SUMMARY OF KEY INFORMANT INTERVIEW

1.

Roles

Out of twenty (20) respondents, three (3) of them said that their respective husbands solely
fish on the periphery island of Sta. Cruz. The other two (2) respondents said their husband fish
on two areas namely Sta. Cruz Island and Tagtabun. Three fish in Sta. Cruz and Layag-layag.
Only 1 husband of the respondents’ fish in the Sta. Cruz Island and Sumarik while eleven (11) of
them fish in multiple places such as Sta. Cruz, Layag-layag, Labuan, Tagtabun, Sumatra, Mariki,
Linungan, Banalipa, Sinucsuc, Baliwasan, and Paseo. The Fisherfolk were able to get fishes,
seaweeds, and other sea creatures from the sea which they sell.
All of the respondents said that the sea is essential to them because fishing is their primary
source of living wherein not only fish can be sold but also seaweeds and other sea resources.
There are three (3) of them who consider the land work as less effective as a source of income
due to reasons that they struggle in cultivating the land because they are not accustomed to it.
All the respondents are housewives. All the household chores are being done by them such
as cooking, washing dishes and clothes, cleaning the house, taking care of their children and
even their grandchildren. Less than ten (10) of them have a small business in selling goods
(food) to help sustain their daily needs especially when their husbands’ catch isn’t good. Since
their husbands are the ones fishing, their counterparts as wives are preparing the materials for
fishing such as nets, hooks, etc. They also sell their husbands’ catch of the day at the market or
sell it at wholesale while others sell it to the neighborhood.
Twelve (12) of the respondents’ sons join their father in fishing or they fish separately since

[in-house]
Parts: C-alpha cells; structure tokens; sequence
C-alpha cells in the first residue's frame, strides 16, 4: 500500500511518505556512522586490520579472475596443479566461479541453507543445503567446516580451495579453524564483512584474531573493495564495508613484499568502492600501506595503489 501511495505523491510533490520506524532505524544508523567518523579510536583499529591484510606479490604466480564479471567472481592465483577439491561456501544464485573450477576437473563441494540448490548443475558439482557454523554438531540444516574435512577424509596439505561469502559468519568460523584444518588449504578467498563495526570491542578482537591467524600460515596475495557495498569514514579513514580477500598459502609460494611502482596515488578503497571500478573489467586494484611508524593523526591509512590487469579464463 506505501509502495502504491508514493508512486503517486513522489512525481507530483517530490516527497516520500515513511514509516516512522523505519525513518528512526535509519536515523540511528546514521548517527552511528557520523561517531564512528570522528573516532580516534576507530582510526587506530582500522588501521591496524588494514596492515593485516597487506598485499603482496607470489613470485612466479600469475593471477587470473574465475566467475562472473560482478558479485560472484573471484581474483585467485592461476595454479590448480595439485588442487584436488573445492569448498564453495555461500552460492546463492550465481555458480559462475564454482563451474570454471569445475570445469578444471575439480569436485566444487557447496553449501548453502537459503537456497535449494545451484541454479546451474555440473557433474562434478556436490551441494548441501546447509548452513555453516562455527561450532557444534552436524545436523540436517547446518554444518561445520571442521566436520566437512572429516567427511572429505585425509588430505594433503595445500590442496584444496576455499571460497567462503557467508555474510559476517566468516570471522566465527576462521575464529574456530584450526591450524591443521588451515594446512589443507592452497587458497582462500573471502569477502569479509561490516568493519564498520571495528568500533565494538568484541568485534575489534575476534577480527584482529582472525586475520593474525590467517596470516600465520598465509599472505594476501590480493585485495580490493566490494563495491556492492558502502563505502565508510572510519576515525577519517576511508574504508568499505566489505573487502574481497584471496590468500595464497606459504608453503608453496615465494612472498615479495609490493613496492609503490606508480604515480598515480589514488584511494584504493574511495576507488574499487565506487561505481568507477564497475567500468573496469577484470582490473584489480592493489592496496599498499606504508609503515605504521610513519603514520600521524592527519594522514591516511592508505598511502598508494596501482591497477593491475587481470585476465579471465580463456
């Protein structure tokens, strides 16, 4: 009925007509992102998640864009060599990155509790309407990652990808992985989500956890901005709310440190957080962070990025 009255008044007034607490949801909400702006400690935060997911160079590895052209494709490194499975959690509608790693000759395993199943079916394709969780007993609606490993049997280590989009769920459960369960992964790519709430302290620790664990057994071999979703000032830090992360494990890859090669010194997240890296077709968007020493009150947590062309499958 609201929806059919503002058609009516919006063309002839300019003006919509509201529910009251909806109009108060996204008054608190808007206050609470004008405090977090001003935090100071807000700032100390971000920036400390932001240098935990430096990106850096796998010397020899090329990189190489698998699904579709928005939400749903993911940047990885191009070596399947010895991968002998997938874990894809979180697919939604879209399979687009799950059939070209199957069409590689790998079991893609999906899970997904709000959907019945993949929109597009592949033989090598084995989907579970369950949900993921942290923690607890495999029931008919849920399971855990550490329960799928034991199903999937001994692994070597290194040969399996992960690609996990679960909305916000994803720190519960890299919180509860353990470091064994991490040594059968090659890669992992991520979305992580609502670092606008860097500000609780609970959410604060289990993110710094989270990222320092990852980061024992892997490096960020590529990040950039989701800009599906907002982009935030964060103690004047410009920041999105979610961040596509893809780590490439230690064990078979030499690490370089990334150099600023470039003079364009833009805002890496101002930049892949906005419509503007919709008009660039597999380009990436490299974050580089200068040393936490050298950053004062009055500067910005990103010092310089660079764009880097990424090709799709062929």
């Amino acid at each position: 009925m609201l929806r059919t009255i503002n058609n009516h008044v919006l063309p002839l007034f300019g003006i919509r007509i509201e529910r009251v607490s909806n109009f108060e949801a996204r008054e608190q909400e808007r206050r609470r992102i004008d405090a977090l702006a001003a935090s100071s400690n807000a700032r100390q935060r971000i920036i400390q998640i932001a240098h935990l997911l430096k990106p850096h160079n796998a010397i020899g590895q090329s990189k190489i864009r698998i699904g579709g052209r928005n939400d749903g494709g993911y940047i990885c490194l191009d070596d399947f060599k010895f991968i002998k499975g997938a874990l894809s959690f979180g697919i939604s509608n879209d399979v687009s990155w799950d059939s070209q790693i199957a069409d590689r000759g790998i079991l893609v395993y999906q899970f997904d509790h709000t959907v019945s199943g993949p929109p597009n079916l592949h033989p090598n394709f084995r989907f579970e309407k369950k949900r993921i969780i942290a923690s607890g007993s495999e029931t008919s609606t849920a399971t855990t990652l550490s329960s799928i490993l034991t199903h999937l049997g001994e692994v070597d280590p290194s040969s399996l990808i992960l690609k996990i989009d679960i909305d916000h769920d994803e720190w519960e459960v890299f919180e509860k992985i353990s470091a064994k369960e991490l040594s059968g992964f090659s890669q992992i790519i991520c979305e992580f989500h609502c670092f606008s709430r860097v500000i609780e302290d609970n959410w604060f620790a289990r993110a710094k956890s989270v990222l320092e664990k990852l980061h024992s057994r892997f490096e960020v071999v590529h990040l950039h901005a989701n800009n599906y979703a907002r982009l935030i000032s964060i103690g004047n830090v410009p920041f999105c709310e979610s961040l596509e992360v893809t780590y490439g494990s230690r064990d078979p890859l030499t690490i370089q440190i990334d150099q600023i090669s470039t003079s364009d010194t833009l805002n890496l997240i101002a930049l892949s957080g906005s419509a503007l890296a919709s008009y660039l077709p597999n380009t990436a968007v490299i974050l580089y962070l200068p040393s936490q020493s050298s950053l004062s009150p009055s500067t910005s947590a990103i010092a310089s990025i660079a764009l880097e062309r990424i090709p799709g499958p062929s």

their sons are old enough and were able to earn 100, 300, and 500 pesos depending on their deal
with buyers. The remaining eight (8) said their sons are still young or are minors and have no
knowledge of fishing. One (1) respondent’s child already passed away. All of the respondents’
daughters do not join in fishing but they are the ones who help their mothers in cleaning the
house, selling the fishes at the market, and even peddling it to the neighborhood. Moreover,
one (1) daughter is accepting laundry from others to earn extra income. All the respondents’
minor children are still studying.
The respondents believe that they belong to the so-called women fisherfolk even though
they are only selling the fishes caught by their husbands. The job they are doing still belongs to
the fishing sector.
When the pandemic started, the families’ source of sustenance did not change but their
daily routine and income were greatly affected. Their husbands cannot go fishing often
anymore since they are afraid to get infected by the virus. Also, there are additional documents
that they need to comply with to allow them to operate as usual. They earn less now compared
to their income before because customers demand also declined. One (1) respondent decided
to peddle their catch to the nearby Christian community hoping that they will earn more.
2. Economic Participation and Recognition
Most of the respondents said that they are fishing together with their male family members
like their children, brothers, cousins, uncles and the like. Women, most likely, are the ones who sell

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